Gobindram as a Magistrate seemed to be a terror in public mind. His method of punishment, as Holwell observed, was ‘very remarkable’. Gopee Sing a convict laid to the charge of Gobindram. For after severely suffering the lath, chains, imprisonment, and confiscation he was fixed in a public high-way, and an order issued for every passenger to kick him on the head, under which situation he expired. [Holwell] Gobindram Mitter held his office from 1752 to 1756. A power in perpetuity devolved on the standing deputy. Gobindram turned into a legendary despot better known for his ruthless stick, as it appears in old Bengali rhyming proverb:

Gobindram Metre (Mitter), held his office from 1752 to 1756. A power in perpetuity devolved on the standing deputy. Gobindram turned into a legendary despot better known for his ruthless stick, as it appears in old Bengali rhyming proverb:

বনমালি সরকারের বাড়ি
গোবিন্দরাম মিত্রের ছোড়ি
উমিচাঁদের দাড়ি
হুজুরিমলের কড়ি
কে না জানে?
[Banamali Sarakrer bari
Gobindram Mitrar chhari
Umichander dari
Huzoorimaler kori
Ke na jane? ]

With accumulated fabulous wealth Gobindram said to have built, besides the magnificent Navaratna Temple, a luxurious Garden in Ooltadanga amidst the native quarters of the town where his friend Oomichand also erected his garden on the adjacent plot.
The locality, Jorabagan, was named after this pair of gardens of Omichand and Govindram. A road was made to reach the place and called Jora- bagan Road as found in Upjohn’s map of 1793-94. It was inserted by Upjohn in a corner of his larger map of 1793, and is apparently the plan, upon a larger scale, referred to by Archdeacon Hyde in his Parochial Annals of Bengal. Except for a detour on the north-east at Halsibagan, to enclose the garden-houses of Gobindram Mitter, the “black zemindar,’’ and of Omichand, it follows the modern Circular Road from Perrin’s Point, at the north-western extremity of Sutanati, where the Chitpore creek meets the river, down to a spot near the present Entally corner. It was intended in the first instance to extend it to the southern part of Govindpore, but in the plan a considerable space, over a couple of miles, is left blank to the southward and is inscribed “ this part not executed”. [Firminger]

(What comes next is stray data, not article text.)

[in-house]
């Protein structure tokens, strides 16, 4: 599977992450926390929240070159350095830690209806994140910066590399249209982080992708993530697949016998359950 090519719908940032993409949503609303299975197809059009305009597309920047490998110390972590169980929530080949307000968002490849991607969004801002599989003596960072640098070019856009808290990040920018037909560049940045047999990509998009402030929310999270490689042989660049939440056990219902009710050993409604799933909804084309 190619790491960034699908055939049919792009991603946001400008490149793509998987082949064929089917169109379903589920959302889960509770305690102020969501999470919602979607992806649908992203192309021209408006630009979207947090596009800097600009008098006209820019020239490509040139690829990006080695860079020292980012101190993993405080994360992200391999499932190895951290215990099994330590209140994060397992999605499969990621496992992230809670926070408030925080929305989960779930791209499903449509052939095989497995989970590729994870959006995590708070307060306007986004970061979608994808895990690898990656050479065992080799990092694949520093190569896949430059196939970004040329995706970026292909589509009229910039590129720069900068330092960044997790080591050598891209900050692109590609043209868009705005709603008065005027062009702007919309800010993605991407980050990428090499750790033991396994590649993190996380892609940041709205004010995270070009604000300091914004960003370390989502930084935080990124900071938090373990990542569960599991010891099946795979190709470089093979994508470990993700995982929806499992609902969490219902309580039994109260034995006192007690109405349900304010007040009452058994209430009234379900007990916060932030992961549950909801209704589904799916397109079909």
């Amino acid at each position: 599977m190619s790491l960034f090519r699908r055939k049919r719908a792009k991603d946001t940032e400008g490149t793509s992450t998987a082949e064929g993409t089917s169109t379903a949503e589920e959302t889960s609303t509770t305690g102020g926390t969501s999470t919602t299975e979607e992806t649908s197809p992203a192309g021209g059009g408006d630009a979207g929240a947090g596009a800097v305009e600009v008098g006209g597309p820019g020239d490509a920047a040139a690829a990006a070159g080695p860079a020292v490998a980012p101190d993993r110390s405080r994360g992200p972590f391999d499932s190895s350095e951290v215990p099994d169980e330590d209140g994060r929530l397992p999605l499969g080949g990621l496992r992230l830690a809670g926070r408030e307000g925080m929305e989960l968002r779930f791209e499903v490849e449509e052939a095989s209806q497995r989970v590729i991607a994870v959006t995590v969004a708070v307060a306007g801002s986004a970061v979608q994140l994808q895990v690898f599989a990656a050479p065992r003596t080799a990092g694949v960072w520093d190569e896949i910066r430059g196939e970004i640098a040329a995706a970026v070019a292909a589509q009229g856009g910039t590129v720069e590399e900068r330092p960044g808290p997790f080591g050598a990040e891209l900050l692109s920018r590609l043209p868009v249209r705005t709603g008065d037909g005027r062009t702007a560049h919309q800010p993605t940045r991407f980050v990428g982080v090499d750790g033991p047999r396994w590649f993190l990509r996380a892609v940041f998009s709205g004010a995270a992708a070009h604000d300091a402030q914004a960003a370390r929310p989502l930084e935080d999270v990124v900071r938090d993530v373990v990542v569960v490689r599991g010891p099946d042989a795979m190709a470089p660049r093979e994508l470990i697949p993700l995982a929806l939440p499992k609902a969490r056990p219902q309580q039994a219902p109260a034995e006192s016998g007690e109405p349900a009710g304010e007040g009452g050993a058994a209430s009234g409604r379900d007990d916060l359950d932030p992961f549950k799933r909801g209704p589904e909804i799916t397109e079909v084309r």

Gobindram Mitter is credited by some as being the first Bengali to drive a coach. His celebration of the Hindu festivals was marked with lavishness and extravagance. The entire image of goddess Durga was wrapped in gold and silver leaf. Thirty to fifty maunds (one maund is about 37 kg) of rice was offered to the deity, a thousand Brahmins were fed and given gifts. It was he who fired the urge for conspicuous consumption in the society of his time. Mitter had a sprawling house at Kumortuli spread on 50 bighas (around 16 acres) of land where he came to reside after leaving his ancestral home at village Chanak near present-day Barrackpore since he joined the Collectorate. It may be noted that Gobindram’s famous villa, Nandan Bagan was in fact the name of his garden house in Jorabagan, which along with Hasibagan,Hortukibagan Rajabagan, was lying outside the township , and not a new establishment in  rural Bengal as many writers suggested.

Gobindram died circa 1766 leaving an heir, Rughoonauth Mitter, who left five sons, – Radhachurn, lived in their hereditary house in Chitpore; Crishnachurun lived at Nandan Bagan; Golokemohun,and Rusomoy, both died childless, and Rajendernarain resided at Choukhamba in Benares. Thus the Mitter family founded by Gobindram was divided in two branches, the Kumartuli Mitters and Benares Choukhamba Mitters

 

A NOTE TO READERS
This is an update of my earlier post Black Pagoda : Nabaratna Kali Temple published on December 30, 2013 that contained barely anything more than the masterpiece painting of the Black Pagoda by Danielle. There have been quite a few old posts, like this, apologetically lying with some visuals of great historical significance without bare minimum informative contents. This happened as I fail to manage my time to clear backlog. I could never make this page had I not received from Aritro Mukherjee his comments giving essential data relating to the Temple, and more than that, an inspired feeling of togetherness in revealing the truth and beauty of puronokolkata. I heartily thank Aritro for showing the way.

 

REFERENCE

Bangiya Sahitya Parishat. 19AD. “Bharatkosh; Vol.3.” Calcutta: Sahitya Parishat. https://archive.org/details/in.ernet.dli.2015.454306.

Biswas, Oneil. 1992. Calcutta and Calcuttans From Dihi to Megalopolis. Calcutta: Firma KL. https://archive.org/details/in.ernet.dli.2015.149376.